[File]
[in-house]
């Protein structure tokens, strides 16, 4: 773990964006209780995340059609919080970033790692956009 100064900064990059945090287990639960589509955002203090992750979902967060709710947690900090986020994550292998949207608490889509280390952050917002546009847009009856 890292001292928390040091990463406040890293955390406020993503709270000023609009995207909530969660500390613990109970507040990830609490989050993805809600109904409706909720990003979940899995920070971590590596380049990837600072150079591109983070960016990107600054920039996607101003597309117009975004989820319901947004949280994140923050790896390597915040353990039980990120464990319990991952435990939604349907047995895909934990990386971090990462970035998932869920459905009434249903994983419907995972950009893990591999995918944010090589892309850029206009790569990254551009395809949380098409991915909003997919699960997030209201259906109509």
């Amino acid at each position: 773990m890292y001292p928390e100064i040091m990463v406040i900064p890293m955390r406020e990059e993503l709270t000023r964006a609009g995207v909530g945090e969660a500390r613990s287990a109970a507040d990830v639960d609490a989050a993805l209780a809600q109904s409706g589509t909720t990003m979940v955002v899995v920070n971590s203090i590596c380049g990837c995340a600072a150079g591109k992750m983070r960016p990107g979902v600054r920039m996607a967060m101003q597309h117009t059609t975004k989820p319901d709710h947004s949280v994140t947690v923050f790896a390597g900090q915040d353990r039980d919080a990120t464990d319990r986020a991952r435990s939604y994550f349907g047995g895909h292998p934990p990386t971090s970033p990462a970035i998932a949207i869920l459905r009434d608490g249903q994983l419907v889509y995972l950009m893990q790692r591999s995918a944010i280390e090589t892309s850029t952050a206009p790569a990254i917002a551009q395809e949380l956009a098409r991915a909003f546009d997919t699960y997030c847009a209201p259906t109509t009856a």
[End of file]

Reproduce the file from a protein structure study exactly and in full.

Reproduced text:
[in-house]
């Protein structure tokens, strides 16, 4: 773990964006209780995340059609919080970033790692956009 100064900064990059945090287990639960589509955002203090992750979902967060709710947690900090986020994550292998949207608490889509280390952050917002546009847009009856 890292001292928390040091990463406040890293955390406020993503709270000023609009995207909530969660500390613990109970507040990830609490989050993805809600109904409706909720990003979940899995920070971590590596380049990837600072150079591109983070960016990107600054920039996607101003597309117009975004989820319901947004949280994140923050790896390597915040353990039980990120464990319990991952435990939604349907047995895909934990990386971090990462970035998932869920459905009434249903994983419907995972950009893990591999995918944010090589892309850029206009790569990254551009395809949380098409991915909003997919699960997030209201259906109509």
């Amino acid at each position: 773990m890292y001292p928390e100064i040091m990463v406040i900064p890293m955390r406020e990059e993503l709270t000023r964006a609009g995207v909530g945090e969660a500390r613990s287990a109970a507040d990830v639960d609490a989050a993805l209780a809600q109904s409706g589509t909720t990003m979940v955002v899995v920070n971590s203090i590596c380049g990837c995340a600072a150079g591109k992750m983070r960016p990107g979902v600054r920039m996607a967060m101003q597309h117009t059609t975004k989820p319901d709710h947004s949280v994140t947690v923050f790896a390597g900090q915040d353990r039980d919080a990120t464990d319990r986020a991952r435990s939604y994550f349907g047995g895909h292998p934990p990386t971090s970033p990462a970035i998932a949207i869920l459905r009434d608490g249903q994983l419907v889509y995972l950009m893990q790692r591999s995918a944010i280390e090589t892309s850029t952050a206009p790569a990254i917002a551009q395809e949380l956009a098409r991915a909003f546009d997919t699960y997030c847009a209201p259906t109509t009856a």